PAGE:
# The empty set is a neighborhood?

The following axioms of a Topological space is from Wikipedia:

Neighbourhoods definition

This axiomatization is due to Felix Hausdorff. Let $$X$$ be a set; the elements of $$X$$ are usually called points, though they can be any mathematical object. We allow $$X$$ to be empty. Let $$N$$ be a function assigning to each $$x$$ (point) in $$X$$ a non-empty collection $$N(x)$$ of subsets of $$X$$. The elements of $$N(x)$$ will be called neighbourhoods of $$x$$ with respect to $$N$$ (or, simply, neighbourhoods of $$x$$). The function $$N$$ is called a neighbourhood topology if the axioms below are satisfied; and then $$X$$ with $$N$$ is called a topological space.

1. If $$N$$ is a neighbourhood of x (i.e., $$N \in N(x)$$), then $$x \in N$$. In other words, each point belongs to every one of its neighbourhoods.
2. If $$N$$ is a subset of $$X$$ and contains a neighbourhood of $$x$$, then $$N$$ is a neighbourhood of $$x$$. I.e., every superset of a neighbourhood of a point $$x$$ in $$X$$ is again a neighbourhood of $$x$$.
3. The intersection of two neighbourhoods of $$x$$ is a neighbourhood of $$x$$.
4. Any neighbourhood $$N$$ of $$x$$ contains a neighbourhood $$M$$ of $$x$$ such that $$N$$ is a neighbourhood of each point of $$M$$.

Then there is an example given:

Examples

1. $$X = \{1, 2, 3, 4\}$$ and collection $$\tau = \{\{\}, \{1, 2, 3, 4\}\}$$ of only the two subsets of $$X$$ required by the axioms form a topology, the trivial topology (indiscrete topology).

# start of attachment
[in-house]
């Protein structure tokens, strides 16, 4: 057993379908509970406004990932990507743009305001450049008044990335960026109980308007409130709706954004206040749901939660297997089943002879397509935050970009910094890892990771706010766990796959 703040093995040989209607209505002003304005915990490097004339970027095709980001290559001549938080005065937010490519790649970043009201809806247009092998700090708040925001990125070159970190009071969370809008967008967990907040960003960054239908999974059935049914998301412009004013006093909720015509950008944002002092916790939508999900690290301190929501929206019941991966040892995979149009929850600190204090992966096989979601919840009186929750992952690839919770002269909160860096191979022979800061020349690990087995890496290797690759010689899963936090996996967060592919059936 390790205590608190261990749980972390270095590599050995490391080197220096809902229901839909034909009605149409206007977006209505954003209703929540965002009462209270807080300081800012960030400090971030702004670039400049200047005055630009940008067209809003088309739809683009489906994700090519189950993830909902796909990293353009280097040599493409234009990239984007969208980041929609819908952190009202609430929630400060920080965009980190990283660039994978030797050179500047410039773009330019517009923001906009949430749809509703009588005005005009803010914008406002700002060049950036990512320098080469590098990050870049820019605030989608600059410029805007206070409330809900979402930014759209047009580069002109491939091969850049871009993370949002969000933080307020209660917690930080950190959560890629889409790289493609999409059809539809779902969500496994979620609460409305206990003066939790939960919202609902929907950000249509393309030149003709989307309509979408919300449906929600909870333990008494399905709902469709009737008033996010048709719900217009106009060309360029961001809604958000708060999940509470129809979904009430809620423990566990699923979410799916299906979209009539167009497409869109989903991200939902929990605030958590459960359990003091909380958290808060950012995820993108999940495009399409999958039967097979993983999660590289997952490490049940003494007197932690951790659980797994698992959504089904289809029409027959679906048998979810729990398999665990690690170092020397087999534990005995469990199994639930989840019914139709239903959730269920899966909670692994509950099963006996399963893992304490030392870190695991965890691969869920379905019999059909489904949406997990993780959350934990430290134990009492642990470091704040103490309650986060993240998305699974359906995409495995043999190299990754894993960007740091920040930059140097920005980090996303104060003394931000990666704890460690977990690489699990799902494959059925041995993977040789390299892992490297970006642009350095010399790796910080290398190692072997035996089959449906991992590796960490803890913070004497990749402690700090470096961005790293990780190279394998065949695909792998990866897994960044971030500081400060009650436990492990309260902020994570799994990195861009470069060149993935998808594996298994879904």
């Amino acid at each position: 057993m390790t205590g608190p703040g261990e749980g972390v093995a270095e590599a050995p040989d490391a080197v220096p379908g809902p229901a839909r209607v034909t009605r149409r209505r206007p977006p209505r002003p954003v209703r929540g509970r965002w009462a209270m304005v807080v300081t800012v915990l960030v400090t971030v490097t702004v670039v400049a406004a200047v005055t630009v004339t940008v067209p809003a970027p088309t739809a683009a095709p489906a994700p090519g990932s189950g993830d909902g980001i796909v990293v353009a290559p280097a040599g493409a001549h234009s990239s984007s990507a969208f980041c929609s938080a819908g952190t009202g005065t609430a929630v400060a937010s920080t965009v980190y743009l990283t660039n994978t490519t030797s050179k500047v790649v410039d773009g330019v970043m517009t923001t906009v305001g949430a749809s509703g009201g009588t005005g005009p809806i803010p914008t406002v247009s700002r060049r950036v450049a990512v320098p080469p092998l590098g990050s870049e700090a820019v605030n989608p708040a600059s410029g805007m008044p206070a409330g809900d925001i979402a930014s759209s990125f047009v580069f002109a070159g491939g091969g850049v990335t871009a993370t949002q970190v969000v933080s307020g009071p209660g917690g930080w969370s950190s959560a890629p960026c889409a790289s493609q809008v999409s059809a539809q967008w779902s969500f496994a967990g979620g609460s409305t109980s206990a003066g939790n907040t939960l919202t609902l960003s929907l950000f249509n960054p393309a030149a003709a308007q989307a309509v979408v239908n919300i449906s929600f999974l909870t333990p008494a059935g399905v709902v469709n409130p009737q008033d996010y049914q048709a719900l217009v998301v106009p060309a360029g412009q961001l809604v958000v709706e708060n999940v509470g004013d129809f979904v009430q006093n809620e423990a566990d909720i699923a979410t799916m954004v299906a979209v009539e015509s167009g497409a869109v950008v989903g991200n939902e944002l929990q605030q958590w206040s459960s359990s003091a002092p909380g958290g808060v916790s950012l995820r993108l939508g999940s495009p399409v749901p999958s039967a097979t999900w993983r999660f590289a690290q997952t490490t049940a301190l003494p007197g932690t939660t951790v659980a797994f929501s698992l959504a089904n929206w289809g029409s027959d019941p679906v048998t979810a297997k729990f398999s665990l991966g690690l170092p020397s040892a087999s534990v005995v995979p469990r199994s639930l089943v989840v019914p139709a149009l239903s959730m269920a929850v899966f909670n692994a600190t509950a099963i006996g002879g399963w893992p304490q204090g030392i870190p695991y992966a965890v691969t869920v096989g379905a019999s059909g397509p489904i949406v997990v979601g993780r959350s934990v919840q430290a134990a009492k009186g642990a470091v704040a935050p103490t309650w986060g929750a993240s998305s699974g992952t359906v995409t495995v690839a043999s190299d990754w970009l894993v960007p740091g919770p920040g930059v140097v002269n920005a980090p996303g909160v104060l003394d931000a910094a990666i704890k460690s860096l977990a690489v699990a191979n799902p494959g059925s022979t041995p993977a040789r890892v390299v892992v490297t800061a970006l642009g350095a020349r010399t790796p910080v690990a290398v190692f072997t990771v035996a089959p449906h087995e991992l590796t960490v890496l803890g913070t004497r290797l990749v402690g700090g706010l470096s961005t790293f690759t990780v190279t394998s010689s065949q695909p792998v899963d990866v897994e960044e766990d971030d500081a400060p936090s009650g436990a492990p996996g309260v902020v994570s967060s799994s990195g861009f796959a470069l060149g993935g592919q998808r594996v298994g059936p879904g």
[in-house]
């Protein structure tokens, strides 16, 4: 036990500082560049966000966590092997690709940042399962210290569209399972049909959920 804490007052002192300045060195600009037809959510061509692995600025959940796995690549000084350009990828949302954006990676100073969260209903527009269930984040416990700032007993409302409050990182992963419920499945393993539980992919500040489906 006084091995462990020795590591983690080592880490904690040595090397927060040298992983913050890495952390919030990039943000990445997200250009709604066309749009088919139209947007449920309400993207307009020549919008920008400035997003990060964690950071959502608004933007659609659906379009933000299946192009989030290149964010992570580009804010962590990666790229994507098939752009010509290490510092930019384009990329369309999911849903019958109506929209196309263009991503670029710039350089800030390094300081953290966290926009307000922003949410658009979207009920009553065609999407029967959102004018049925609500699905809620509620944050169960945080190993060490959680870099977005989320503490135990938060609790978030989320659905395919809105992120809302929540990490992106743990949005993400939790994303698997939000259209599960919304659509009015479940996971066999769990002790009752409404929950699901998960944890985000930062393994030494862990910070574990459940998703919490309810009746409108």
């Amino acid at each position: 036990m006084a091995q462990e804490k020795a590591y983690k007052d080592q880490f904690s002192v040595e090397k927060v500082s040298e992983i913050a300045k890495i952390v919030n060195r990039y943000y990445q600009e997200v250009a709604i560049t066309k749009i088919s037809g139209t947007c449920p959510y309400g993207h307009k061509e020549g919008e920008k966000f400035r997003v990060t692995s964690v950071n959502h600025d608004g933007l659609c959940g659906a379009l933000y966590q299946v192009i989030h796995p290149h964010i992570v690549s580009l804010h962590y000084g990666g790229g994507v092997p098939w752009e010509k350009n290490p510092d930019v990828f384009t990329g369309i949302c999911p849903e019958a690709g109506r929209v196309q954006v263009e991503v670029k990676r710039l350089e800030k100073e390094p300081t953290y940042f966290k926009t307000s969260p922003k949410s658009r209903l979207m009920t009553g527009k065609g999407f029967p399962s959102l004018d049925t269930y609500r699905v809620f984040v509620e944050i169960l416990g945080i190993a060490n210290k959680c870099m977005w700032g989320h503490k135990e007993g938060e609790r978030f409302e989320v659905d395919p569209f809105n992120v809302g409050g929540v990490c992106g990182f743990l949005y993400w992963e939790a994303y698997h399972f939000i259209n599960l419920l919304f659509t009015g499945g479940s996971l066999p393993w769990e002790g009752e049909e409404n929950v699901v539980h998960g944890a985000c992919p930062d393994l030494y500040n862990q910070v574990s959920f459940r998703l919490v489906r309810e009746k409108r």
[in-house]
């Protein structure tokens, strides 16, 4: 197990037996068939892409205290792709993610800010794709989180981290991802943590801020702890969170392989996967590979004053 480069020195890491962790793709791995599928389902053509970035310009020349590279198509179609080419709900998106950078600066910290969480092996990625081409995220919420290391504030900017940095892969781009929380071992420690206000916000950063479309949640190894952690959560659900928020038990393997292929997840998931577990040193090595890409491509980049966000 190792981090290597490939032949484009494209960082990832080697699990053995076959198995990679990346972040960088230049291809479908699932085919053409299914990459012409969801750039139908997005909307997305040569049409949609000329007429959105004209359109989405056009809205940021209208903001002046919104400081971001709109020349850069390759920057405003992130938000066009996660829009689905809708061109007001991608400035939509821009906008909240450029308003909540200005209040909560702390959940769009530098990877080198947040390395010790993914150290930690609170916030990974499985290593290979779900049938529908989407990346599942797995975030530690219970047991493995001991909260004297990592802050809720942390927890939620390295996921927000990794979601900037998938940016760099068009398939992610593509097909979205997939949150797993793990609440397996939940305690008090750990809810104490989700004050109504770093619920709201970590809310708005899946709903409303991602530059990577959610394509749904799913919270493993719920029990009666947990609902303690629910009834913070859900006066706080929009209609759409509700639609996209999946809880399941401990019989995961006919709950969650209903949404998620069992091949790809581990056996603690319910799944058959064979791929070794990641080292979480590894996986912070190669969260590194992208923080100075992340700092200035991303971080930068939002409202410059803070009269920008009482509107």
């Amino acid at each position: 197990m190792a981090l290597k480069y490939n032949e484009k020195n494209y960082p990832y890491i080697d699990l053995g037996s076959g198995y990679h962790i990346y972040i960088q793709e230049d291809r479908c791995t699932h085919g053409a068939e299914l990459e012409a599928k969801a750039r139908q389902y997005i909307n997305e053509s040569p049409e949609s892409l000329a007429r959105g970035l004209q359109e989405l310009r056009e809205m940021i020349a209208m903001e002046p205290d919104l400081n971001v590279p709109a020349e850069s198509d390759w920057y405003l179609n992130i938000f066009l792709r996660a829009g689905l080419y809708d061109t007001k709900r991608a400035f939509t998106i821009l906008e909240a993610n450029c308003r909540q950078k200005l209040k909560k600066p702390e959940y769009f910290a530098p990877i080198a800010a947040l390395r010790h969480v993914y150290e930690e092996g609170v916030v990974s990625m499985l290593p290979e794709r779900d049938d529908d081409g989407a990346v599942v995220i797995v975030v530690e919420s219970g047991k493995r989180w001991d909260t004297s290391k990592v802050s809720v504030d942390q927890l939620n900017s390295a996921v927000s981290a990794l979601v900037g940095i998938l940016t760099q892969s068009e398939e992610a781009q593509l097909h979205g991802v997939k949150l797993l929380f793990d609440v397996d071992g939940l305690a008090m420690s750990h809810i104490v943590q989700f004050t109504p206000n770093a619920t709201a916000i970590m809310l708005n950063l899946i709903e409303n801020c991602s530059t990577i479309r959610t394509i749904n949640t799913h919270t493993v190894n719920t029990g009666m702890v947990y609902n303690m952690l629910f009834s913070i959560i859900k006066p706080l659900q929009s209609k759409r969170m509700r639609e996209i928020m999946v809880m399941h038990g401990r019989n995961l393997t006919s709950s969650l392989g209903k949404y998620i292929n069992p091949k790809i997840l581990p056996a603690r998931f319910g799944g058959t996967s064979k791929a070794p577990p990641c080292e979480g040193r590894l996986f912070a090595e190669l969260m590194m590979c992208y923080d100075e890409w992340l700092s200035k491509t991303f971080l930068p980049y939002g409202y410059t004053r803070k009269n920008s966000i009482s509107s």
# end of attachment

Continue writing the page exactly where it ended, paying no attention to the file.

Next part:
2. $$X = \{1, 2, 3, 4\}$$ and collection $$\tau = \{\{\}, \{2\}, \{1, 2\}, \{2, 3\}, \{1, 2, 3\}, \{1, 2, 3, 4\}\}$$ of six subsets of $$X$$ form another topology.
3. $$X = \{1, 2, 3, 4\}$$ and collection $$\tau = P(X)$$ (the power set of $$X$$) form a third topology, the discrete topology.
4. $$X = \mathbb{Z}$$, the set of integers, and collection $$\tau$$ equal to all finite subsets of the integers plus $$\mathbb{Z}$$ itself is not a topology, because (for example) the union of all finite sets not containing zero is infinite but is not all of $$\mathbb{Z}$$, and so is not in $$\tau$$.

Here is my question: From axiom 1, it is said that an element $$x$$ in the set must belong to any of its neighborhoods, but in examples 1 and 2, the empty set is a neighboorhood. I don't understand it. I am not a math student, I'm just curious.

• Those examples are from the "open sets definition" section of the page. The sets in those examples are the open sets of a topology, not its neighborhoods. Commented Aug 20, 2015 at 4:16

The empty set $\varnothing$ is not a neighborhood of any point $x\in X$, because as you correctly observed, there are no elements of $\varnothing$. However, the examples you are citing are not claiming that $\varnothing$ is a neighborhood, so there is no contradiction.
The examples are sets $X$ together with a topology $\tau$, so to say that a subset $U\subseteq X$ satisfies $U\in\tau$ means that $U$ is an open set, not (necessarily) a neighborhood of any particular point $x$.
Given such a structure, we can define a subset $U$ of $X$ to be open if $U$ is a neighbourhood of all points in $U$.
The subset $U=\varnothing$ vacuously satisfies this property, because there are no points in $\varnothing$.